New students at Chinese university have been required to sign a waiver to absolve the school of any blame should they commit suicide.
More than 5,000 students beginning their courses at City College of Dongguan University of Technology received the document in their packet of admissions paperwork at the start of term on Sunday.
While administrators at the university, which is in the province of Guangdong in the south of the country, have tried to pass off the papers as nothing more than a "warm reminder" for new students of what they claim is long-standing policy, many parents are up in arms.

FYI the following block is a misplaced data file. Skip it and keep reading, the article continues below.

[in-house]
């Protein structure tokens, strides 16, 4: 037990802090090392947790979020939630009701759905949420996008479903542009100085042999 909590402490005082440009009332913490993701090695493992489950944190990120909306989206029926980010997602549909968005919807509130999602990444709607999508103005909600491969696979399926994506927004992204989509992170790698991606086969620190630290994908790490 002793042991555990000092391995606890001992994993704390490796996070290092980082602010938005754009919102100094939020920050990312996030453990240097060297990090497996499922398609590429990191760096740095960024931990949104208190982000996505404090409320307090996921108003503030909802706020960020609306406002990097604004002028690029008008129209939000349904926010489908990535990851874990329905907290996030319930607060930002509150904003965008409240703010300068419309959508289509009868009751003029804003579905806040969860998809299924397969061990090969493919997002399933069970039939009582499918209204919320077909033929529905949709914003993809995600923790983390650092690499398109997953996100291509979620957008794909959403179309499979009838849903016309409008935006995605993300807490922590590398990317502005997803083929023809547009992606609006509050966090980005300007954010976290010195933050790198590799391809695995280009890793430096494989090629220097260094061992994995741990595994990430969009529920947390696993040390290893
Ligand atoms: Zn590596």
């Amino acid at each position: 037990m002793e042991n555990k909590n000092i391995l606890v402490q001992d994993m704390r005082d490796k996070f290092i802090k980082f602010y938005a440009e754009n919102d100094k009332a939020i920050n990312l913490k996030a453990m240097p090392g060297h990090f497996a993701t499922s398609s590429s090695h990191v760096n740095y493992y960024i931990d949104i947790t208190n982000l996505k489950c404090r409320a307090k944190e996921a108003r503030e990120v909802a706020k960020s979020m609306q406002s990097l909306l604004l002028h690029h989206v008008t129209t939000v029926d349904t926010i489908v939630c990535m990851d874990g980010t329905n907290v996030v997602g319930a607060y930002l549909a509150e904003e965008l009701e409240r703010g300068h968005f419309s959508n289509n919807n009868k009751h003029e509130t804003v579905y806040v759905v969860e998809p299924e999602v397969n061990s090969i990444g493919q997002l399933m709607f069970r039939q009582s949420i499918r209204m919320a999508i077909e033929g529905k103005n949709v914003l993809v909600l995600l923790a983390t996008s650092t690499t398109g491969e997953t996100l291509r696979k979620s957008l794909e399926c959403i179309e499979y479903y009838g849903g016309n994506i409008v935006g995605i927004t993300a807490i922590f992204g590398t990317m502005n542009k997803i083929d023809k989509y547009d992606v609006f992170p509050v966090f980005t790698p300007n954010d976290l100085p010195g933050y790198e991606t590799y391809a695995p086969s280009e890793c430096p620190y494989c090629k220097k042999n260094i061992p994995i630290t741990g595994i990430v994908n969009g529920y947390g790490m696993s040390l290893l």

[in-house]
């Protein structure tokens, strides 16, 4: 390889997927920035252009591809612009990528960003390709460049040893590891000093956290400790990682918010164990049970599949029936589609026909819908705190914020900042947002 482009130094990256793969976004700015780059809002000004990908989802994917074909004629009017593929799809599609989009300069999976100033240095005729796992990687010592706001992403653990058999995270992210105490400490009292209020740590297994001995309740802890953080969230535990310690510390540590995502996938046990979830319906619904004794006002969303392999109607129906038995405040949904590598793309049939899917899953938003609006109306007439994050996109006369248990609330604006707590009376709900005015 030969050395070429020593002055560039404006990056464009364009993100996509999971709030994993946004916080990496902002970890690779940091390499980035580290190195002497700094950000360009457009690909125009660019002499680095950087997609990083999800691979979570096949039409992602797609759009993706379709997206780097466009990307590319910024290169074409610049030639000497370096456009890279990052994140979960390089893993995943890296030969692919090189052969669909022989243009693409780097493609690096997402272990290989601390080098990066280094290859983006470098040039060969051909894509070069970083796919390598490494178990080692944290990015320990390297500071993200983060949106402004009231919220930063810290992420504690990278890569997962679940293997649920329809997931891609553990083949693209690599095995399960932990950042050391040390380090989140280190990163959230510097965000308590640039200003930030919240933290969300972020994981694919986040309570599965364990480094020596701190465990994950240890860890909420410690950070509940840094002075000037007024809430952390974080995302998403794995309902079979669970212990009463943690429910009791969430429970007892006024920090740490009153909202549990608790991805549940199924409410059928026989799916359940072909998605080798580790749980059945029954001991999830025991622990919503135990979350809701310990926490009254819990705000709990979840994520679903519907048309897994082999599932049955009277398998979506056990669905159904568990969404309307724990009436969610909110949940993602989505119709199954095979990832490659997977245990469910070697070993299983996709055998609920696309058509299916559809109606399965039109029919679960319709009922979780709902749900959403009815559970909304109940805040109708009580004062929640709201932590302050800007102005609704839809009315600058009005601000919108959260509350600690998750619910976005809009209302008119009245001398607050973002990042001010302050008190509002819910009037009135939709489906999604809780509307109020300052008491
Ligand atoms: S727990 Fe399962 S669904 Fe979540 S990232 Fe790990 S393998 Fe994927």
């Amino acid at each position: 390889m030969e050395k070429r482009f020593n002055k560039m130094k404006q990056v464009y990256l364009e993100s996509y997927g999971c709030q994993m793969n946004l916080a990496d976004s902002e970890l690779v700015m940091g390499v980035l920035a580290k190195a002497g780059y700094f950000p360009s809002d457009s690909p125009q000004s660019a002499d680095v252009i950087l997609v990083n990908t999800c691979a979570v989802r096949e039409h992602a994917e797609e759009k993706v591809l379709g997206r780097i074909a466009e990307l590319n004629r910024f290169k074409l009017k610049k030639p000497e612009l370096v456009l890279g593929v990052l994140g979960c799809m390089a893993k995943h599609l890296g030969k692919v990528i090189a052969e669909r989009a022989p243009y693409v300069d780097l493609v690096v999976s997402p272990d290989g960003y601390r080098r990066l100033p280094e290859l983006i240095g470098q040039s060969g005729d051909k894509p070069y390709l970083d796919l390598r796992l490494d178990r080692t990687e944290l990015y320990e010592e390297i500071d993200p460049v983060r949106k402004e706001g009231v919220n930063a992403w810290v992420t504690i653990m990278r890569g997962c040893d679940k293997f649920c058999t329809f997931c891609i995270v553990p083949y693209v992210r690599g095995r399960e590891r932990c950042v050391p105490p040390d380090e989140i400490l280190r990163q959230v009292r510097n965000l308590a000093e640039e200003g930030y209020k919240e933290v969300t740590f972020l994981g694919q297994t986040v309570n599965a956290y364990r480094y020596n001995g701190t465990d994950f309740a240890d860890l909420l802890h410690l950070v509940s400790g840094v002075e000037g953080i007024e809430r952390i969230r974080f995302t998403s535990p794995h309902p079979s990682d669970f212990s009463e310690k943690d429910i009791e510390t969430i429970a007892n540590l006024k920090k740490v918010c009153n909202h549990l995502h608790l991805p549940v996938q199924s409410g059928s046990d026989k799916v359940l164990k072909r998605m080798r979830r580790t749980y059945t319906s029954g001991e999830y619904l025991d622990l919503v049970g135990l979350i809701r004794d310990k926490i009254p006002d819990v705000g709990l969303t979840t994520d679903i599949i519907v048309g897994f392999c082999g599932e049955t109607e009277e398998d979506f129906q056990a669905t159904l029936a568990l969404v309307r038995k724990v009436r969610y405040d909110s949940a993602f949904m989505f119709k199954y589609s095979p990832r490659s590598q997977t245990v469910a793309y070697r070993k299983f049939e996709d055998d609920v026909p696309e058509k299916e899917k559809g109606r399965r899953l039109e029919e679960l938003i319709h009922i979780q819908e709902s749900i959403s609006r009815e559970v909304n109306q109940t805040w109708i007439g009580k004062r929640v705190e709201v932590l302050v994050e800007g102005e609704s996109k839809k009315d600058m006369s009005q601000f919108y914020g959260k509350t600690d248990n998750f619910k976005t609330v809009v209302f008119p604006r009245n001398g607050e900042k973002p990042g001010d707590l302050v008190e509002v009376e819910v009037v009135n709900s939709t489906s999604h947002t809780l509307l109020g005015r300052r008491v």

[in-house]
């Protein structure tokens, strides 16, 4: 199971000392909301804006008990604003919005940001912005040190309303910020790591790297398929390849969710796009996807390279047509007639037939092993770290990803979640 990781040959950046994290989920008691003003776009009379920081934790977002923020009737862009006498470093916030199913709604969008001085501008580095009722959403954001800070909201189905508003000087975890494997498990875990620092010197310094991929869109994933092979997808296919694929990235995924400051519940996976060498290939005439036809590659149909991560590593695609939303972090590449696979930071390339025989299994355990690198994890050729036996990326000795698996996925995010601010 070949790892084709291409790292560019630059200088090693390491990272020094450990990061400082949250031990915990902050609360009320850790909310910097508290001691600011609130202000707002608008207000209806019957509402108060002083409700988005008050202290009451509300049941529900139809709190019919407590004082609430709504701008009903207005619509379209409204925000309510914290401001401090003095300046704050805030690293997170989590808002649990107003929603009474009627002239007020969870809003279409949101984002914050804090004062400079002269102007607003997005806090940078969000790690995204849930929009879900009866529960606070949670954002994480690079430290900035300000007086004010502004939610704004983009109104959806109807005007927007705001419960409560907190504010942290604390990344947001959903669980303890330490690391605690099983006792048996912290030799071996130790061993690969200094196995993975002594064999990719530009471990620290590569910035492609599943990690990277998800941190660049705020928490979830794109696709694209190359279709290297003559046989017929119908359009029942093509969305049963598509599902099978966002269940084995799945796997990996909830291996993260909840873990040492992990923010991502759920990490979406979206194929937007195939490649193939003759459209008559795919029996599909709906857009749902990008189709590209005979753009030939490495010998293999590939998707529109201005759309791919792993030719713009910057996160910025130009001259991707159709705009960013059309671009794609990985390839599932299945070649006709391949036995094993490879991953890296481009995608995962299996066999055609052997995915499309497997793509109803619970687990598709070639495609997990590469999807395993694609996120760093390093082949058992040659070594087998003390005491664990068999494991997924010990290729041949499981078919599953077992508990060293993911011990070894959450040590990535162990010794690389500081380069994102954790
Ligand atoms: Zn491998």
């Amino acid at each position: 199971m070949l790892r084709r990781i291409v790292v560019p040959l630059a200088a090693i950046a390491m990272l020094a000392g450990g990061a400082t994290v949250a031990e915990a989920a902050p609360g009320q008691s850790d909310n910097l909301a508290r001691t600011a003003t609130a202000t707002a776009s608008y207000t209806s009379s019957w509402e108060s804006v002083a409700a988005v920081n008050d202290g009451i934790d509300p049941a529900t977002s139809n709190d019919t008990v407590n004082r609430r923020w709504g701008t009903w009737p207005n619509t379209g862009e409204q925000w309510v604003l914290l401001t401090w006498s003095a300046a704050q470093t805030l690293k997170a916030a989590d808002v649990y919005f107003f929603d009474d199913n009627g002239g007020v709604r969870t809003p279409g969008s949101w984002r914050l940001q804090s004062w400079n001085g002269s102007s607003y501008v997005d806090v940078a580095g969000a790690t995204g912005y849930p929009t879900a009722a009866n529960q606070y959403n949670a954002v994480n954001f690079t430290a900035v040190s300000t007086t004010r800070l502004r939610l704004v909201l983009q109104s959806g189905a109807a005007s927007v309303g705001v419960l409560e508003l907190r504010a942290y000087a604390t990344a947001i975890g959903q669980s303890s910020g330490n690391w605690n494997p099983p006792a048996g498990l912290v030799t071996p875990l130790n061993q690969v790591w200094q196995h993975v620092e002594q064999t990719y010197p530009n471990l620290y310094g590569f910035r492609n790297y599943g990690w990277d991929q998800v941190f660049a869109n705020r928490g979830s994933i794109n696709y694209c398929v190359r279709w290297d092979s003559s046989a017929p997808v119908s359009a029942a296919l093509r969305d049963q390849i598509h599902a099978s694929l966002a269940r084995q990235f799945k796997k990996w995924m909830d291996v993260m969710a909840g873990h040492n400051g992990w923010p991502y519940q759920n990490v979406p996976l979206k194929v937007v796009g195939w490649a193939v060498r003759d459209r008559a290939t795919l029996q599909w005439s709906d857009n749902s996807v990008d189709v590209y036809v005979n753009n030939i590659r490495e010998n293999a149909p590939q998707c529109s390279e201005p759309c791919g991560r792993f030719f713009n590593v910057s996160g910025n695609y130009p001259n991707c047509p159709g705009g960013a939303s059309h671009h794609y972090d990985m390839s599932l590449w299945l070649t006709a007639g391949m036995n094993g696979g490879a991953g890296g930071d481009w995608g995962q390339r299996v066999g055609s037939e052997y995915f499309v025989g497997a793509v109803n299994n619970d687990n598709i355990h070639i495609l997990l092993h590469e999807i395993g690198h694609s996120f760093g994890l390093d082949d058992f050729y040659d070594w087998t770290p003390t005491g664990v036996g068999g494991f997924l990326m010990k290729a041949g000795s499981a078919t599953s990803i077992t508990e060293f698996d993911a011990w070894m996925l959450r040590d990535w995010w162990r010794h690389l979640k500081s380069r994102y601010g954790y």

One mother told Time magazine that she felt the agreement was 'irresponsible and unfair'.
“The school should provide counseling services and other help for students, instead of trying to absolve themselves of responsibility even before anything has happened,” said Ms. Li, whose son had started his first year at the college, and who declined to give her full name.
Meanwhile, a father who didn't want to be named at all, told China Daily that he wanted to be able to trust the university that 'it would ensure a safe environment for students'.
"The university shouldn't pass the buck when things happen on campus," he said.